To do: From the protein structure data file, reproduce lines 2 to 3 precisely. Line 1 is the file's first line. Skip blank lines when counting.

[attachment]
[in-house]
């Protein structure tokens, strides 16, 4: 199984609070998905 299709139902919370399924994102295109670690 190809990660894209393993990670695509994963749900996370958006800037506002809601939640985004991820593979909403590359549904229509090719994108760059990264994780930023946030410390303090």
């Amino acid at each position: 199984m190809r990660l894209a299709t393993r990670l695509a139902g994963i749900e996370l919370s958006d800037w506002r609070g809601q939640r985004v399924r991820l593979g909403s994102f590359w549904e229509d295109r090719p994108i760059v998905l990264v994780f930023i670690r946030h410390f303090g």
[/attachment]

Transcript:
């Protein structure tokens, strides 16, 4: 199984609070998905 299709139902919370399924994102295109670690 190809990660894209393993990670695509994963749900996370958006800037506002809601939640985004991820593979909403590359549904229509090719994108760059990264994780930023946030410390303090």
């Amino acid at each position: 199984m190809r990660l894209a299709t393993r990670l695509a139902g994963i749900e996370l919370s958006d800037w506002r609070g809601q939640r985004v399924r991820l593979g909403s994102f590359w549904e229509d295109r090719p994108i760059v998905l990264v994780f930023i670690r946030h410390f303090g």